Elsa to Barbie: Let it Go – MarketWatch

“NEW YORK (MarketWatch) – It’s not just the cold that Elsa is bold enough to face — Disney’s popular Norwegian queen doesn’t seem to have a problem with coding either, and that may be an issue for Barbie.

Barbie has long been criticized for being too tall, too skinny, too unattainable a figure for American girls — the anti-role model, if you will. But last week she angered feminists — and that might just be one step too far.

In a serious blow to her street cred, Barbie tells young girls in a book that they should probably rely on the help of a man to build online games. The book was published by Mattel MAT, -2.98%  in 2010, but was resurfaced last week by Disney writer Pamela Ribon.

Ouch, Barbie.

Mattel quickly apologized for the book and pulled it from Amazon.com AMZN, -3.20%  , saying the portrayal of Barbie in the story doesn’t reflect the brand’s vision for what Barbie stands for, which apparently is to empower girls to live in a world without limits, in its words.

Lori Pantel, vice president of global brand marketing for Barbie, apologized on behalf of Mattel and said the company has since reworked its Barbie books.

However, the apology might be too little too late, as Walt Disney’s DIS, +0.49%  newest princesses, Elsa and Anna of ‘Frozen’, are rapidly becoming the new face of female heroism and feminism, even shattering Disney’s own stereotypes of the traditional damsel-in-distress princess.

‘Elsa kind of beats Barbie,’ said Code.org cofounder Hadi Partovi in an interview with MarketWatch.

Just as ‘Frozen’ has quashed female stereotypes, Code.org is trying to shatter the stereotype that computer science professionals are all geeky white and Asian men. Partovi said that misconception has long ‘held back’ the industry.

The ‘Frozen’ princesses have teamed up with Code.org to teach girls how to code through a game-like program that sends Elsa and Anna skating around the ice. The nonprofit has long used well-known characters, including Angry Birds, to popularize coding among young kids.

Meanwhile, as Barbie’s street cred wanes, Elsa’s is growing.

‘Frozen’ merchandise is expected to surpass Barbie as the top gift consumers are seeking for girls this holiday season, according to industry analytics company Prosper. In its latest monthly survey, the company found 20% of nearly 6,600 U.S. consumers picked ‘Frozen’ as the No. 1 most-sought-out item this holiday season, compared with 16.8% for Barbie.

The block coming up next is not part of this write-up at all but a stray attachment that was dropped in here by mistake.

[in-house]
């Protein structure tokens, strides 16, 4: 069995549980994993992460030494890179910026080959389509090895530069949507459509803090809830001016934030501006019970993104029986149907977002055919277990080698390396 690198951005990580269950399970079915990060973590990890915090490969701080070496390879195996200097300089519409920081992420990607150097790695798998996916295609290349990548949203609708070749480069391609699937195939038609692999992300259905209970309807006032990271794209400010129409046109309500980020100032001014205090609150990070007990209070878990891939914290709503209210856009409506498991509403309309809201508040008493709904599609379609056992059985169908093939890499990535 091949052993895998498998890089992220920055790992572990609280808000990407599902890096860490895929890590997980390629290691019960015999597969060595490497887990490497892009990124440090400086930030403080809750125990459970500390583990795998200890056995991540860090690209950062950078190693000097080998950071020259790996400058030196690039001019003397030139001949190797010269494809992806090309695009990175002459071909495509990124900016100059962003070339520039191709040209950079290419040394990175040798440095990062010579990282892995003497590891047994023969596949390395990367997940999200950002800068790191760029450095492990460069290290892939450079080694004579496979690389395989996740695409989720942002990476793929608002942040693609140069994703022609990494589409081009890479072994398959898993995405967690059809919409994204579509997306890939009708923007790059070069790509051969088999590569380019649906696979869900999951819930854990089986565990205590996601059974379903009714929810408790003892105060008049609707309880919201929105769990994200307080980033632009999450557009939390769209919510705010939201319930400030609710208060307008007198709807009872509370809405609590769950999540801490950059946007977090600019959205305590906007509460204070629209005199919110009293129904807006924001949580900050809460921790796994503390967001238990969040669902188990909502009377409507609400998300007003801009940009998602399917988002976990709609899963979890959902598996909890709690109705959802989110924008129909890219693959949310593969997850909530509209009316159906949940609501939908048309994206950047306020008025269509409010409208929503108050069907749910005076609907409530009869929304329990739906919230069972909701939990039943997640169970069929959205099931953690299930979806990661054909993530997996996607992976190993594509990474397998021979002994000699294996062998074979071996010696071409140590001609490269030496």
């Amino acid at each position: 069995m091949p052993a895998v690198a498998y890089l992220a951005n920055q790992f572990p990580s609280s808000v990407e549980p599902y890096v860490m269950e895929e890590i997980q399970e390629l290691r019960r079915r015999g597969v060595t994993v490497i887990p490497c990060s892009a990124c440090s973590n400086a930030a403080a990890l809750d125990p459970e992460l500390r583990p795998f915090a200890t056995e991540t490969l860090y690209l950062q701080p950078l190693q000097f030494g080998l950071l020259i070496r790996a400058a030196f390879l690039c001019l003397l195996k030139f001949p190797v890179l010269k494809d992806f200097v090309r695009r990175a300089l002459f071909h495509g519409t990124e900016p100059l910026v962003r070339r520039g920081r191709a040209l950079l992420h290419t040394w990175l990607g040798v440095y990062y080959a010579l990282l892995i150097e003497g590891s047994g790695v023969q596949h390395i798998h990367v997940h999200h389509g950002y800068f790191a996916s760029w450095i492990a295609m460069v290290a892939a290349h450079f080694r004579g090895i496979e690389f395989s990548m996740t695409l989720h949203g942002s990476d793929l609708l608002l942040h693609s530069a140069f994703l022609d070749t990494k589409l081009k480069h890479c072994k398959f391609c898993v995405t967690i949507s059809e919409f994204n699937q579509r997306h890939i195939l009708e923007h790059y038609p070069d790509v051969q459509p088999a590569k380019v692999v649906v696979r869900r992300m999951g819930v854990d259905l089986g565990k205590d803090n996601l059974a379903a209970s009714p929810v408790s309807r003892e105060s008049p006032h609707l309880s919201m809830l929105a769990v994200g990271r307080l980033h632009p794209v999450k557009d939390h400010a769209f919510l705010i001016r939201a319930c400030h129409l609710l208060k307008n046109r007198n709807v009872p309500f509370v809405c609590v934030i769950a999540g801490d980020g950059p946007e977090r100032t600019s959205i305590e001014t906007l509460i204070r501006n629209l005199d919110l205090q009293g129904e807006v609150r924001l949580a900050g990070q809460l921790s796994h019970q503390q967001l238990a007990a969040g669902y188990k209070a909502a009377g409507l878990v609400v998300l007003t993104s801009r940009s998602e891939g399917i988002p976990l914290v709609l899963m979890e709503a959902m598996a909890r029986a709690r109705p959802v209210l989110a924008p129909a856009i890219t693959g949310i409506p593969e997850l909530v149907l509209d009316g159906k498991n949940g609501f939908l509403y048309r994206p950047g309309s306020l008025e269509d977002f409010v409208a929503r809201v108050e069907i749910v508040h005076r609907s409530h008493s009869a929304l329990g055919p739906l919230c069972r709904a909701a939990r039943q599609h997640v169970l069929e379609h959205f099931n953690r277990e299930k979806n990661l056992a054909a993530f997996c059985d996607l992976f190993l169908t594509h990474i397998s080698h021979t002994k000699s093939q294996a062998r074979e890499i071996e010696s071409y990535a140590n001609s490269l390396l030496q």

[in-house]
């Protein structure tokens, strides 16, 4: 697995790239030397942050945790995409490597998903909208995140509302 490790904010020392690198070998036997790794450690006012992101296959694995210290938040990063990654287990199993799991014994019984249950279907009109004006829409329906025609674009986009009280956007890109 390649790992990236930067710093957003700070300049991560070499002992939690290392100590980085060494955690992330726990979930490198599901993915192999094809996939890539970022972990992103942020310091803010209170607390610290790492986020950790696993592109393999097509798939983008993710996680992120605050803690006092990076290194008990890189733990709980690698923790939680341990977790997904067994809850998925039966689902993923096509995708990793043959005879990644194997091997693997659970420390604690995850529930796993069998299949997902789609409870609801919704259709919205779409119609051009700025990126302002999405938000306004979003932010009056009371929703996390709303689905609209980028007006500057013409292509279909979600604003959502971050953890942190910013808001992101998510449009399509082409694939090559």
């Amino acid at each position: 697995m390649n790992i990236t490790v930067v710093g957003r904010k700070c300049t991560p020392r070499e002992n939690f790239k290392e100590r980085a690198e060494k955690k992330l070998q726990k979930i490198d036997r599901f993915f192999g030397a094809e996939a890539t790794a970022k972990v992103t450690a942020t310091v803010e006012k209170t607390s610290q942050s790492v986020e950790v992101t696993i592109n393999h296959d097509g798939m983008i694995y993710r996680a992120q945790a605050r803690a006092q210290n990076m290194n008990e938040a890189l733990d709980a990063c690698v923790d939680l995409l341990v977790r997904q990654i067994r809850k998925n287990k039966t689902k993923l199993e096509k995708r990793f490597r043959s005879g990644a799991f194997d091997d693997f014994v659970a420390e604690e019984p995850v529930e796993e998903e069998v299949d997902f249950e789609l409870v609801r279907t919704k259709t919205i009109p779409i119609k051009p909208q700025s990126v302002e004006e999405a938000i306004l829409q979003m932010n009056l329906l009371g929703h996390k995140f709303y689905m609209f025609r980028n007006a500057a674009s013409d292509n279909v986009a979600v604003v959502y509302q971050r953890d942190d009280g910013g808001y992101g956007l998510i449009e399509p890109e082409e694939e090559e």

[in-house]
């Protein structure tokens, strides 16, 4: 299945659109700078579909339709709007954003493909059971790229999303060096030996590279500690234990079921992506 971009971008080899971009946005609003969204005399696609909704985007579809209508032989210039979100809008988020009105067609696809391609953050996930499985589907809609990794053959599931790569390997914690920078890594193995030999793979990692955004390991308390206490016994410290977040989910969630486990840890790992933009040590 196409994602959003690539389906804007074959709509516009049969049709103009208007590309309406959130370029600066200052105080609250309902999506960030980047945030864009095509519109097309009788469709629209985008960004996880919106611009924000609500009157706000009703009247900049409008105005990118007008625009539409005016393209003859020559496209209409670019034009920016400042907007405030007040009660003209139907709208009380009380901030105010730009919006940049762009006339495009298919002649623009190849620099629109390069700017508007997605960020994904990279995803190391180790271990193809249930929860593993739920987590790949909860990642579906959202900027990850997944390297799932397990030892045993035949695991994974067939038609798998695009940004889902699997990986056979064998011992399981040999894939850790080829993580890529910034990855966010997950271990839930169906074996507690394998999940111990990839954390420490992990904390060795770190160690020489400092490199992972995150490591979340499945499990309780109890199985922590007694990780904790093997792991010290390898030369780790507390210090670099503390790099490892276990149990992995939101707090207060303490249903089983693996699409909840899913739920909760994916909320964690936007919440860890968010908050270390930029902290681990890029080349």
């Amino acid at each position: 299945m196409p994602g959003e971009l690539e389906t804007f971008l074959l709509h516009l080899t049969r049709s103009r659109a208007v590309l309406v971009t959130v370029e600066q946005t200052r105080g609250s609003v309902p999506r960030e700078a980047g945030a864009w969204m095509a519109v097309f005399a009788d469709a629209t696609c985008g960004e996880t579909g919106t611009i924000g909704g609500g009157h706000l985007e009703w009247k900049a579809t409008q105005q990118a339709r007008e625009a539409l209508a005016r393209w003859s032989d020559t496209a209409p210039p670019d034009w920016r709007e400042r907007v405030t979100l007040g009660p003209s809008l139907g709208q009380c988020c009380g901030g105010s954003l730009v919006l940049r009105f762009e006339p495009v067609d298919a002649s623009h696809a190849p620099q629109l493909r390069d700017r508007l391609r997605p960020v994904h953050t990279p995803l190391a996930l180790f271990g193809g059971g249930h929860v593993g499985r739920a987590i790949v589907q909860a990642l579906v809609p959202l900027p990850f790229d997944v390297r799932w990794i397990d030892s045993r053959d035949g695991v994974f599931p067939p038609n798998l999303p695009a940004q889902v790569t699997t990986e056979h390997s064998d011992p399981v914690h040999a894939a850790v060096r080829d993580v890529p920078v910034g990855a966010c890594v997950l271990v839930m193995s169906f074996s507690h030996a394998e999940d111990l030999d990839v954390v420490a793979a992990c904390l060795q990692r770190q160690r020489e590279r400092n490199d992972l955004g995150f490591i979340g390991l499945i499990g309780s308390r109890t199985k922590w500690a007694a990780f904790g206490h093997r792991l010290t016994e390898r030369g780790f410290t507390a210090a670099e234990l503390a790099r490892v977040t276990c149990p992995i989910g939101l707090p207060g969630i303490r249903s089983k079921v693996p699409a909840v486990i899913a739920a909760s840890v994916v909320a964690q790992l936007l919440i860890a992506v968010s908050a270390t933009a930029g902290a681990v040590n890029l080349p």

Disney’s Frozen grossed more than $1 billion at the box office when it premiered in late 2013, making it the top-grossing animated film of all time. The media conglomerate has racked up millions of dollars in merchandising revenue since then.

The rise of the modern-day female heroine comes as the tech industry is at a crossroads.

Since activists pressured major Silicon Valley tech companies earlier this year to disclose their diversity figures (which were all painfully one-sided), a number of initiatives have been launched to get more women interested in computer science.

Treehouse, an online coding school targeted at adult men and women, wants to place 100,000 people in tech jobs by 2020. Google GOOGL, -1.55%  , after unveiling its own rather uneven diversity figures earlier this year, launched Made with Code in June, with the aim of inspiring school-aged girls to write and develop programs. On-demand television company MobiTV will host a meet-up event in the Bay Area next Wednesday with Women Who Code.

Meanwhile, Turkish President Recep Tayyip Erdoğan said this week that equality between men and women is ‘against nature.’ It may be too harsh to associate Barbie with that remark, but perhaps the two could benefit from one of Elsa’s classes.

To quote the princess herself: ‘Here I stand, in the light of day, let the storm rage on, the cold never bothered me anyway.'”

via Elsa to Barbie: Let it Go – MarketWatch.

Related post: https://www.t4a.org/diversity-in-computer-science/